Moral Capitalism in the Democratic Party
November 3 @ 7:00 pm - 8:30 pmFree
Join St. Olaf’s Institute for Freedom & Community on Wednesday, November 3 at 7 p.m., for a virtual conversation with Michael Kazin.
Led by Morrison Family Director of the Institute for Freedom and Community Edmund Santurri, this conversation is the final event for the Institute’s fall speaker series, “Capitalism, Freedom, and Community.”
The conversation will be aired virtually and followed by an audience Q&A. This event is free and open to the public. Registration is encouraged but not required. Tickets are not required to access the live stream. The live stream can be viewed at https://institute.stolaf.edu/public-programs/2021-2022/kazin
About the Speaker
Michael Kazin is a professor of history at Georgetown University and editor emeritus of Dissent magazine. He is the author of six books and the editor of three. His most recent book is War Against War: The American Fight for Peace, 1914-1918, published in January, 2017 by Simon and Schuster. It won the best book prize from the Peace History Society. His other books include American Dreamers: How the Left Changed a Nation (2011); A Godly Hero: The Life of William Jennings Bryan (2006); America Divided: The Civil War of the 1960s (six editions, co-authored with Maurice Isserman); The Populist Persuasion: An American History (1995; revised editions, 1998 and 2017); and Barons of Labor: The San Francisco Building Trades and Union Power in the Progressive Era (1987), which won the Herbert Gutman Prize. He is also editor-in-chief of The Princeton Encyclopedia of American Political History (2010). He is currently completing a history of the Democratic Party to be published in March of 2022 by Farrar, Straus and Giroux.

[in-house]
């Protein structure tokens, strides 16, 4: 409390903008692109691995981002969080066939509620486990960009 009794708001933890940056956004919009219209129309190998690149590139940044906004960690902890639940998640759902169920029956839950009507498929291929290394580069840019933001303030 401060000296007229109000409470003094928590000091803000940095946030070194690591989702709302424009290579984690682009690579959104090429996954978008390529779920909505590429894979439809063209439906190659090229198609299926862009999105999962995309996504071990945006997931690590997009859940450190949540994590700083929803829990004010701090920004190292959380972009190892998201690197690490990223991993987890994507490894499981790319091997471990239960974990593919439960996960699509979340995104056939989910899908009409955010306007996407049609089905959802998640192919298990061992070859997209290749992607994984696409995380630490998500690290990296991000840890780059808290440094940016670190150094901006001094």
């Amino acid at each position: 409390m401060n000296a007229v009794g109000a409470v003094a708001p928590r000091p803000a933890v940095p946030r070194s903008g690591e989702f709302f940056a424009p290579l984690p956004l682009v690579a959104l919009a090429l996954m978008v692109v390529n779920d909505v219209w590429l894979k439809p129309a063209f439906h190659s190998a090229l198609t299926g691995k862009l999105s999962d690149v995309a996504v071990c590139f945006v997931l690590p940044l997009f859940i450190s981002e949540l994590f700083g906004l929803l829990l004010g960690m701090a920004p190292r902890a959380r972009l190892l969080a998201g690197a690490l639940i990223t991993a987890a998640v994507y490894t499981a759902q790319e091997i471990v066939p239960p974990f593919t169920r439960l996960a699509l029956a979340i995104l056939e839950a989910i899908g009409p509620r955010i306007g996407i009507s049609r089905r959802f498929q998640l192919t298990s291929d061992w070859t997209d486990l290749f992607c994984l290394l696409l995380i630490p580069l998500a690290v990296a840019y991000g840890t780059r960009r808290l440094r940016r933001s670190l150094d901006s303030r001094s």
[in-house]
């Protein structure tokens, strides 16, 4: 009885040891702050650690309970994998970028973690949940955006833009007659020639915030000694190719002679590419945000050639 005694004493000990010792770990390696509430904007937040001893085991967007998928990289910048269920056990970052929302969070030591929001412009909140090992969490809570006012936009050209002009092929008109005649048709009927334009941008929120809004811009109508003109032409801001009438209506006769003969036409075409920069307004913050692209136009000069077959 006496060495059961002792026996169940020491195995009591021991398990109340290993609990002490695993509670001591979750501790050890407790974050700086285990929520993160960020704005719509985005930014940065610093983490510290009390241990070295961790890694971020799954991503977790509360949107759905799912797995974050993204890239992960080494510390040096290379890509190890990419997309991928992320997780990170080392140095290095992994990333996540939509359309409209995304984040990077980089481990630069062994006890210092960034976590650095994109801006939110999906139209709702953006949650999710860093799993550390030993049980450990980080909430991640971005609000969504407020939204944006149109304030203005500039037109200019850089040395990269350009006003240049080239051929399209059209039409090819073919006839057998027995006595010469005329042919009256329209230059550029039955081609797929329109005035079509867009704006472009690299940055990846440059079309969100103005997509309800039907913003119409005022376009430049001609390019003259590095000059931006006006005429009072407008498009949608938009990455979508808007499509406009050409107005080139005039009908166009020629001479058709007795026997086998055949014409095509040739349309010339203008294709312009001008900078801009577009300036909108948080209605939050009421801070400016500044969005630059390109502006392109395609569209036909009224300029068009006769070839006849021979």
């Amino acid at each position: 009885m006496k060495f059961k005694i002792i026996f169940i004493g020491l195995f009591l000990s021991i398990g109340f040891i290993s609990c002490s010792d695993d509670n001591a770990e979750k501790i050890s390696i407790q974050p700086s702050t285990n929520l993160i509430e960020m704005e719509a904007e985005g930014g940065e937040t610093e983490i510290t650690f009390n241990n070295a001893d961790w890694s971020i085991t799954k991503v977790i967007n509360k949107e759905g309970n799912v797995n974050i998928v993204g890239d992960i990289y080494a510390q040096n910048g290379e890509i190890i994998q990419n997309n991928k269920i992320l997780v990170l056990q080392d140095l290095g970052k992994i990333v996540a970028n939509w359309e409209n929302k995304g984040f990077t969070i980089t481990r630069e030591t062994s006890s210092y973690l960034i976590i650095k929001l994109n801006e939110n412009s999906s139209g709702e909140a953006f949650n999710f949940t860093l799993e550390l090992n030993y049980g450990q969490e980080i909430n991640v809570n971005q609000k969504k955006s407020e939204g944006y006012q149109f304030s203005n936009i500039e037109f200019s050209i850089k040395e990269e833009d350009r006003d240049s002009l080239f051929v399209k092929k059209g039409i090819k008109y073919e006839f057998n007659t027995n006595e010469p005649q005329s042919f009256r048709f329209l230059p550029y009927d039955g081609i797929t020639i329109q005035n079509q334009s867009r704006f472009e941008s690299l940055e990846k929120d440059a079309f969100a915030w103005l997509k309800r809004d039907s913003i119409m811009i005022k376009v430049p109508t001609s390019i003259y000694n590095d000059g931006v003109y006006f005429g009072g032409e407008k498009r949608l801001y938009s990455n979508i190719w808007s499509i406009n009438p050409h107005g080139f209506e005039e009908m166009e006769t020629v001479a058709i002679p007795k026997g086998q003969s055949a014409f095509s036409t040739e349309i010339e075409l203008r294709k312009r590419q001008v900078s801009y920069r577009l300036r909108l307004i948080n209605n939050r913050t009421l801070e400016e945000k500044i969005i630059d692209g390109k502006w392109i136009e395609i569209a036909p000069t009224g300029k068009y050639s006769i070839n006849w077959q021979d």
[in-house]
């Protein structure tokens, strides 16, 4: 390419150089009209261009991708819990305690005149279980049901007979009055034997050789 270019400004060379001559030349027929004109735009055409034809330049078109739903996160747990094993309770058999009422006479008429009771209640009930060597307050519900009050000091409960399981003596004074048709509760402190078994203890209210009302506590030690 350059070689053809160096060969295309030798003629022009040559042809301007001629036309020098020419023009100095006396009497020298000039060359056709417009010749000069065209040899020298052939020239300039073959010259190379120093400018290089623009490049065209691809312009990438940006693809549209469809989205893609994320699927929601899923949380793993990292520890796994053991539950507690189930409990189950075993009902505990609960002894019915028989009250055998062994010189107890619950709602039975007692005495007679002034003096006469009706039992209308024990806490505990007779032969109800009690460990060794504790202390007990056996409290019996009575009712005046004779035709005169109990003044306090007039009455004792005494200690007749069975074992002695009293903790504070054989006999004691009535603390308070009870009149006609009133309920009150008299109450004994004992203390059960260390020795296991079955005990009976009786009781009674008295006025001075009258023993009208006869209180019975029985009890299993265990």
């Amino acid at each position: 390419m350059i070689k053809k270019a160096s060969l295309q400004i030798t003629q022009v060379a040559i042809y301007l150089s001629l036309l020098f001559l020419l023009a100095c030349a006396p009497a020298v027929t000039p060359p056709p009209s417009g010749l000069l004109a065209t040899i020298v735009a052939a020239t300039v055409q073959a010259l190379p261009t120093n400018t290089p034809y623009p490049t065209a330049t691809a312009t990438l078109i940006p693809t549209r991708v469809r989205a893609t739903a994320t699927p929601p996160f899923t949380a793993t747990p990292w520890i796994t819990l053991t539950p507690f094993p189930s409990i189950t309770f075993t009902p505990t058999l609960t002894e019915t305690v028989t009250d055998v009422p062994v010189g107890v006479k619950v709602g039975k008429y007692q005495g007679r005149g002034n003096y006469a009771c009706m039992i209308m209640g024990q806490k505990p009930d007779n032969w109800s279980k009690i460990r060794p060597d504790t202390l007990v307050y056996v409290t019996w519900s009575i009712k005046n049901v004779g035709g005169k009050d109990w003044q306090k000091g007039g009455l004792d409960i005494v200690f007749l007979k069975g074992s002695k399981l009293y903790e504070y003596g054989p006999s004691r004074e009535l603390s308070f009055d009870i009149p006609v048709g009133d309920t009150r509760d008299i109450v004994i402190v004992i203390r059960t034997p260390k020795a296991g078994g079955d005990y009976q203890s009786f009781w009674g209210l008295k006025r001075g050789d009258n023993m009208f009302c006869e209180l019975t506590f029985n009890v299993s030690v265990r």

Kazin is a former online columnist for The New Republic and has written articles and reviews for The New York Times, The Washington Post, Foreign Affairs and many other periodicals and websites. He has held fellowships from the Woodrow Wilson Center, The Guggenheim Foundation, the Institute for Advanced Study, the National Endowment for the Humanities, The Smithsonian Institution, and the Fulbright Program and has lectured widely in the United States, Europe, Russia, and Japan. He is a member of the American Academy of Arts and Sciences.